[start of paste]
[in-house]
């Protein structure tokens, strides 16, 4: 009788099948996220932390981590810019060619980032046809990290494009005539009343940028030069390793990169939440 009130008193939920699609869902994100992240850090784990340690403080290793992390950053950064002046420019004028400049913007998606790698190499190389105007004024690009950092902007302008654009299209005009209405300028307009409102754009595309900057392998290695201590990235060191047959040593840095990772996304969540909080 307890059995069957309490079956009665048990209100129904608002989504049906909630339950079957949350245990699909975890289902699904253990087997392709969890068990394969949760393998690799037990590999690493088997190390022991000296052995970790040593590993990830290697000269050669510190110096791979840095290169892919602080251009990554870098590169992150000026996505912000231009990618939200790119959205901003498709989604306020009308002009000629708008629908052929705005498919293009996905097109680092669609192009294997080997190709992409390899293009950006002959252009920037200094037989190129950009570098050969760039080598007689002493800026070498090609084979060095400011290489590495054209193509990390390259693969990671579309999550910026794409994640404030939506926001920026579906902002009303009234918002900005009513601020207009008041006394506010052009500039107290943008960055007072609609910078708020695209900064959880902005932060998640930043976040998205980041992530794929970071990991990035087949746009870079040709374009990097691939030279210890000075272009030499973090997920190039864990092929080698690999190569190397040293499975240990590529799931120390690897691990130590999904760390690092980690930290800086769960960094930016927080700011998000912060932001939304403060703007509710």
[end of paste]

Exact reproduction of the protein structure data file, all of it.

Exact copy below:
[in-house]
């Protein structure tokens, strides 16, 4: 009788099948996220932390981590810019060619980032046809990290494009005539009343940028030069390793990169939440 009130008193939920699609869902994100992240850090784990340690403080290793992390950053950064002046420019004028400049913007998606790698190499190389105007004024690009950092902007302008654009299209005009209405300028307009409102754009595309900057392998290695201590990235060191047959040593840095990772996304969540909080 307890059995069957309490079956009665048990209100129904608002989504049906909630339950079957949350245990699909975890289902699904253990087997392709969890068990394969949760393998690799037990590999690493088997190390022991000296052995970790040593590993990830290697000269050669510190110096791979840095290169892919602080251009990554870098590169992150000026996505912000231009990618939200790119959205901003498709989604306020009308002009000629708008629908052929705005498919293009996905097109680092669609192009294997080997190709992409390899293009950006002959252009920037200094037989190129950009570098050969760039080598007689002493800026070498090609084979060095400011290489590495054209193509990390390259693969990671579309999550910026794409994640404030939506926001920026579906902002009303009234918002900005009513601020207009008041006394506010052009500039107290943008960055007072609609910078708020695209900064959880902005932060998640930043976040998205980041992530794929970071990991990035087949746009870079040709374009990097691939030279210890000075272009030499973090997920190039864990092929080698690999190569190397040293499975240990590529799931120390690897691990130590999904760390690092980690930290800086769960960094930016927080700011998000912060932001939304403060703007509710």